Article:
NL All-Stars mostly aligned right

The Baltimore Sun

I've always endorsed cold rationality in voting for baseball's All-Star Game, and on that score I have to applaud the fans this season.

As I put together my National League fantasy All-Stars, I realized that I agreed with the people at six of nine spots. Even their desire to see Ken Griffey Jr. jibed with logic this time around. The whole thing horrified my contrarian soul, but what can you do?

Anyway, here are my picks:

Catcher Russell Martin: I thought I was entering the season with the NL's primo young catcher in Brian McCann, but he can't hang with the previously less-heralded Martin. The Dodgers' backstop brings a new dimension to the position with 30-steal speed. But I'm more surprised by his nine homers and 55 RBIs. Martin, quite affordable in many leagues this spring, ranks among the most valuable and unusual commodities in the game.

First baseman Prince Fielder: I touted Fielder this spring as a still-affordable option who could yield excellent long-term results in the power categories. I did not think he would challenge 50 home runs this season. Sometimes, great young talent accelerates more quickly than expected. Fielder's only 23, and I'm not sure anyone else will hit more homers over the next 10 years.

Second baseman Chase Utley: What's not to like about a sensational all-around player in his absolute prime? That's Utley, who's headed for career highs in batting average and RBIs, and near-highs in every other category. He's the Tiger Woods of NL second basemen, so far ahead that there's no debate. I doubted those who picked him in the first round of fantasy drafts this spring. I was wrong.

Third baseman Miguel Cabrera: This is one where the fans missed the boat. David Wright is a terrific player and a big star in the world's largest media market. He also never gets ripped on Baseball Tonight for being fat and lazy. Those shining attributes aside, he can't hit like Cabrera. Few can. If I had to tag one player younger than 25 as a Hall of Fame batter, it'd be the hefty Marlin. If he's such a listless prima donna, why does he rank among the most consistent stars in the game? I'd invest in him any day.

Shortstop Jose Reyes: This is a loaded field, with veterans Jimmy Rollins and Edgar Renteria posting excellent seasons and J.J. Hardy staging a breakout. But it comes down to a faceoff between youngsters with similar skills. Hanley Ramirez, 23, hits for more power than Reyes does. But the Mets shortstop has drastically improved his on-base skills and, in a game where stolen bases have become more scarce, runs as if it were 1982. He gives you a shot to win steals by himself, and that gives him the slight edge. We should all be thrilled to watch both for the next 10-15 years.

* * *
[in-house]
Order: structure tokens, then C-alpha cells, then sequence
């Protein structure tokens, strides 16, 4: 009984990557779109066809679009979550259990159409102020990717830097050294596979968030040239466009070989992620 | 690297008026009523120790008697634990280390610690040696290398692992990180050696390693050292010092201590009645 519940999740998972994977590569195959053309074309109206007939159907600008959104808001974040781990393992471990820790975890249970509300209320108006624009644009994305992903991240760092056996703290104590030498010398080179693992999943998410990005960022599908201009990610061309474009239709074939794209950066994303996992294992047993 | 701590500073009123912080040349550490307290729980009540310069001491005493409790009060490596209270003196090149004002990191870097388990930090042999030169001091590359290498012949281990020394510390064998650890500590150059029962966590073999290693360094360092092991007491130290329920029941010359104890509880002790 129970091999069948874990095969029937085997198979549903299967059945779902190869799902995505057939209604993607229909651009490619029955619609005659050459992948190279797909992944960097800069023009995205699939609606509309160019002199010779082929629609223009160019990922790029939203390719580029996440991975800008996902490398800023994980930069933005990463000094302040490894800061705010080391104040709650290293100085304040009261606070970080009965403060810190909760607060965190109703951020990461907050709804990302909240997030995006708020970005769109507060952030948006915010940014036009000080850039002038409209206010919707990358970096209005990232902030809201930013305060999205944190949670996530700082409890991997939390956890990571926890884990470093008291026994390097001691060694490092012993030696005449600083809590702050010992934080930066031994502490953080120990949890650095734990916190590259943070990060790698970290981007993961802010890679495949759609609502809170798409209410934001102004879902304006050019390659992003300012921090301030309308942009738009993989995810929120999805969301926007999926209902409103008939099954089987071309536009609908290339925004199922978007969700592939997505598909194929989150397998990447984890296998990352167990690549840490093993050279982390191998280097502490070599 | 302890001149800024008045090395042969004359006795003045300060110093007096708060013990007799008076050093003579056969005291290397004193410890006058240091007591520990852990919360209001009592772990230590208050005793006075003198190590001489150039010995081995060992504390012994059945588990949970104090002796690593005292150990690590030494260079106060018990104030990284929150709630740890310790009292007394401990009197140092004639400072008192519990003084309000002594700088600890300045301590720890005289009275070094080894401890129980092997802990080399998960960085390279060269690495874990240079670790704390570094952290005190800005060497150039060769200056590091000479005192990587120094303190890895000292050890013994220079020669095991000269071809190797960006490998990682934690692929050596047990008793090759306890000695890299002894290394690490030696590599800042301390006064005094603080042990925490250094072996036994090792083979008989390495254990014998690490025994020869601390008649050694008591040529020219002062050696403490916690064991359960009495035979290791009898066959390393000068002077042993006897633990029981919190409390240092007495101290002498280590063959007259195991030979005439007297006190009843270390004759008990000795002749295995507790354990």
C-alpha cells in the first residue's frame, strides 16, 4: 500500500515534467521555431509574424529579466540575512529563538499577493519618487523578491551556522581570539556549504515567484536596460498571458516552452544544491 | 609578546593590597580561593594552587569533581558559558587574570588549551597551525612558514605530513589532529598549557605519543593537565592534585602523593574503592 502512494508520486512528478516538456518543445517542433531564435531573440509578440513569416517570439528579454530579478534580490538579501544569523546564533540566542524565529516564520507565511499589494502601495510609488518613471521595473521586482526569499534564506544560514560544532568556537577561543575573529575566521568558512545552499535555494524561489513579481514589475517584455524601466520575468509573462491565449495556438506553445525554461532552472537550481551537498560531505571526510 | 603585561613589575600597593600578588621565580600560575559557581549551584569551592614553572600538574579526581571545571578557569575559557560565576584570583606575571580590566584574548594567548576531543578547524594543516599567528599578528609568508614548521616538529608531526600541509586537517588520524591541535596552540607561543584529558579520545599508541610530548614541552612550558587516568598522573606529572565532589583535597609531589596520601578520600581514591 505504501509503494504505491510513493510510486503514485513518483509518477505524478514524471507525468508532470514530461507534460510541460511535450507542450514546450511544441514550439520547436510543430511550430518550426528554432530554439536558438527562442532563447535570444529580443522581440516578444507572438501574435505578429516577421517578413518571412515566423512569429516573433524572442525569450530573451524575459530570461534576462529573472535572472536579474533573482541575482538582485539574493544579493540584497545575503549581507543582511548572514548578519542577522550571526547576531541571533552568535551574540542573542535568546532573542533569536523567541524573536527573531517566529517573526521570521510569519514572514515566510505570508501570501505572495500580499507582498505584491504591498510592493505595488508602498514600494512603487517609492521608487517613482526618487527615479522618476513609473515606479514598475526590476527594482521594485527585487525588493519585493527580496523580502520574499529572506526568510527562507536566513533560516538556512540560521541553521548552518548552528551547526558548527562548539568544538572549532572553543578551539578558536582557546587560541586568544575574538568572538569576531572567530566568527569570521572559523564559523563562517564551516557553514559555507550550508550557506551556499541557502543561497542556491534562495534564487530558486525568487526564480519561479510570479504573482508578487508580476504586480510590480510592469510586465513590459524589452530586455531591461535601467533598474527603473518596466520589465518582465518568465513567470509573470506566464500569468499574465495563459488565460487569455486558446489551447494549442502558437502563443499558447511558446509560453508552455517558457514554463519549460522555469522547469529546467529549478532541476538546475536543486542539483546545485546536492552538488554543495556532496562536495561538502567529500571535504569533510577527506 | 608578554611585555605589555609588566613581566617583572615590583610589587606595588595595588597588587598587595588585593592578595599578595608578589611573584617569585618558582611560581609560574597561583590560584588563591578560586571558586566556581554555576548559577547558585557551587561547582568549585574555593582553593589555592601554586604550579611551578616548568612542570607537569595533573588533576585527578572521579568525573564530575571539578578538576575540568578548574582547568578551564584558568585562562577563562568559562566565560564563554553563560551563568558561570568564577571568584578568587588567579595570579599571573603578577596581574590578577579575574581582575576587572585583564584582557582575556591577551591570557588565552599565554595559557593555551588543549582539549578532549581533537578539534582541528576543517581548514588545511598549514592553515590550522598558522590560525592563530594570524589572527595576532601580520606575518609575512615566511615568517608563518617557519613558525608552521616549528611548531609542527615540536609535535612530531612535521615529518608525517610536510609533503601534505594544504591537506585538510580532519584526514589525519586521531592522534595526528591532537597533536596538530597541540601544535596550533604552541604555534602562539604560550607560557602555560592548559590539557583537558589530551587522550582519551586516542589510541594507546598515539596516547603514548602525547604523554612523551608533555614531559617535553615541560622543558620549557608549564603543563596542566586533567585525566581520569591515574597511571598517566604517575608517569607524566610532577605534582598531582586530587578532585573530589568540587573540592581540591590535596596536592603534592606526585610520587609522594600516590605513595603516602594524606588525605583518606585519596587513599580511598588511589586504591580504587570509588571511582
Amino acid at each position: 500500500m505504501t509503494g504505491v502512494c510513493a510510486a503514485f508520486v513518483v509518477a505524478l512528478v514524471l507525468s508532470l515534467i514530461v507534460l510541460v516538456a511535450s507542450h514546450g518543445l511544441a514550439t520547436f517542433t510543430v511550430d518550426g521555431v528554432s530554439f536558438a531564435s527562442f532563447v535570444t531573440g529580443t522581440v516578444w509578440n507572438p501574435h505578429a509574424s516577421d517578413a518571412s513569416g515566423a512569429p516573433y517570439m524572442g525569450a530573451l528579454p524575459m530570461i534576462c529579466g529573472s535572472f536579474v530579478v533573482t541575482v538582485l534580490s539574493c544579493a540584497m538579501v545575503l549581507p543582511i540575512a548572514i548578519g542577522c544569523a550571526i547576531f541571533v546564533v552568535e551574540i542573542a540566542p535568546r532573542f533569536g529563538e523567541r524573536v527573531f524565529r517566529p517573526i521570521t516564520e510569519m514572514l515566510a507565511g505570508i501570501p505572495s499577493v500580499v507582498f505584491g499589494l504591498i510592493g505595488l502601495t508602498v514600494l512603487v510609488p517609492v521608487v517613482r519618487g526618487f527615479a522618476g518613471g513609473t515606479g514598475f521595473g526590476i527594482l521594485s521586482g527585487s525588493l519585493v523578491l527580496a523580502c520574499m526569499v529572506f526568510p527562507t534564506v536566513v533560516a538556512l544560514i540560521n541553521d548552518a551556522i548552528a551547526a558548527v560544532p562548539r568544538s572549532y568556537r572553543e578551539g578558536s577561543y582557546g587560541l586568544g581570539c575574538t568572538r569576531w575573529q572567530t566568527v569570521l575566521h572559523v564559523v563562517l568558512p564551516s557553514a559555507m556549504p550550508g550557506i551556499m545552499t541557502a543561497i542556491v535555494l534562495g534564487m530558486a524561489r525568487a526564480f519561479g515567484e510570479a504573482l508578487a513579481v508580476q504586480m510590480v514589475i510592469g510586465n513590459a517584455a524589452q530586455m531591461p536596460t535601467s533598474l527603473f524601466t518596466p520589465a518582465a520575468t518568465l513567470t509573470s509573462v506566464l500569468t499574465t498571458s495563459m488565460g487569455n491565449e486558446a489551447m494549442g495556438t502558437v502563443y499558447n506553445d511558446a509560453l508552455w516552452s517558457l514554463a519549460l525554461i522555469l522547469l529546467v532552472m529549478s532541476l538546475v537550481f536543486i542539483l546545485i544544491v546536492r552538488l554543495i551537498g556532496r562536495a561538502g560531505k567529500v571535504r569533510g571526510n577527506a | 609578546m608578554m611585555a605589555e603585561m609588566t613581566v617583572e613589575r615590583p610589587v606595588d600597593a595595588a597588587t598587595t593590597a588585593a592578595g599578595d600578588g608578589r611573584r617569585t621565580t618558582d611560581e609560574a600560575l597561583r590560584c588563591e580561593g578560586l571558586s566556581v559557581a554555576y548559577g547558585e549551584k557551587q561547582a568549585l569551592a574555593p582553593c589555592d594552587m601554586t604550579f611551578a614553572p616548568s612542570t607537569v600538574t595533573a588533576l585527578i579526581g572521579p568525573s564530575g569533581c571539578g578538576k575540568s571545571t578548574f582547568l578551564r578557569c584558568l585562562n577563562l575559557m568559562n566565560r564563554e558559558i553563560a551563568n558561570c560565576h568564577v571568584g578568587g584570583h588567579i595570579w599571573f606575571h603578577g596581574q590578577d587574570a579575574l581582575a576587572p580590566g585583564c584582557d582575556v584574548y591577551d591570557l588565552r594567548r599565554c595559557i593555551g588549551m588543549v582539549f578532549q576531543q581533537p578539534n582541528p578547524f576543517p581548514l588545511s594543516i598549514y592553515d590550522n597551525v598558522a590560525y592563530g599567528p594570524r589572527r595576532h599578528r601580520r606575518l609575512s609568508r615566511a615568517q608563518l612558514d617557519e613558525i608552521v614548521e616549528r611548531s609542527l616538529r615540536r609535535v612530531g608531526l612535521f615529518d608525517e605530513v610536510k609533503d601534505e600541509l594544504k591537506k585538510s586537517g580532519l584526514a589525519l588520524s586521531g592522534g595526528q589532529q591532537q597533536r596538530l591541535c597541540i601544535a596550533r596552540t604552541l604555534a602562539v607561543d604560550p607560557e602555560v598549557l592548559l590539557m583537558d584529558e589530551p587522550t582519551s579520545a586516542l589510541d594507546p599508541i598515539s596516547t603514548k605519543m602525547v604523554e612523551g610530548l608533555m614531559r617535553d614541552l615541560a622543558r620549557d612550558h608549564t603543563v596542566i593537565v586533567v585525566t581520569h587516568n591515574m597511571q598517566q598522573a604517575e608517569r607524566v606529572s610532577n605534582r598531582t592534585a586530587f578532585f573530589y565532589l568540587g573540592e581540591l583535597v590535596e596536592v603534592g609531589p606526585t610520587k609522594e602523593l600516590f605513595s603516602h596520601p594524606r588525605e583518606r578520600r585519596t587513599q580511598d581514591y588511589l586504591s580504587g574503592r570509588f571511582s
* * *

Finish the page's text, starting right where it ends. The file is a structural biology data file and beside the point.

Outfielder Matt Holliday: You would think .350 with power would earn him a spot in the fan voting. But he's certainly a known and cherished quantity among fantasy players, who drafted him higher than ever this spring and have been rewarded.

Outfielder Ken Griffey Jr.: Don't be surprised if his run of good health ends sometime this summer. That said, enjoy the reminder of what an awesome power hitter Griffey was. It's not easy at age 37 to recapture the excellence you displayed at 29. But then, Griffey never was an ordinary talent. As long as he stays on the field, the homers should fly.

Outfielder Adam Dunn: Talk often centers on his strikeouts or his trading-chip status. But Dunn is quietly on pace to hit for a decent average and approach career highs in homers, RBIs and runs. He has also stolen seven bases, which seems remarkable for a 6-foot-6, 275-pound man. His power puts him a tick ahead of Eric Byrnes, who's posting a career year in Arizona. I wouldn't bet on Dunn's average holding up, especially if he's traded.

Starting pitchers Jake Peavy, Brad Penny, Chris Young, John Maine, Ian Snell: Peavy ranks a hair behind Dan Haren as the best pitcher in baseball for the first half, and his higher strikeout rate makes him a better bet to sustain the dominance. Penny can't match Peavy's strikeouts but equals him everywhere else and was picked a lot lower in drafts. He always had the stuff to succeed when healthy, so we shouldn't be too shocked. As good as he's been, I think his ERA will jump at least .50 points in the second half.

Young, Peavy's teammate, hasn't received much Cy Young buzz, but his ERA says he should. His recent one-hit, 11-strikeout outing against the Red Sox was especially impressive. He's convincing me that he's a fantasy ace. I remain a little less convinced about Maine after hearing all those mediocre scouting reports during his Orioles years. You can't quibble with his consistency, however, and the Mets' defense and home park help. This seems like the last year he'll slip through as a draft bargain. Snell was snubbed for the actual All-Star team (in favor of Freddy Sanchez and his empty .296 average.) His power and command made him a sleeper this spring, and he might remain one next year if Pittsburgh's futility keeps his record near .500.

Relief pitcher Takashi Saito: I bought Jonathan Broxton hoping he'd muscle Saito out of the Dodgers' closer job. It's hard to muscle a 1.30 ERA, 43 strikeouts and three walks, however. I never thought a Dodgers reliever would match Eric Gagne's ridiculous peak seasons, but this hidden gem is making a push.

childs.walker@baltsun.com

To read Sheil Kapadia's blog on fantasy sports, go to That Fantasy Guy at baltimoresun.com/fantasy.

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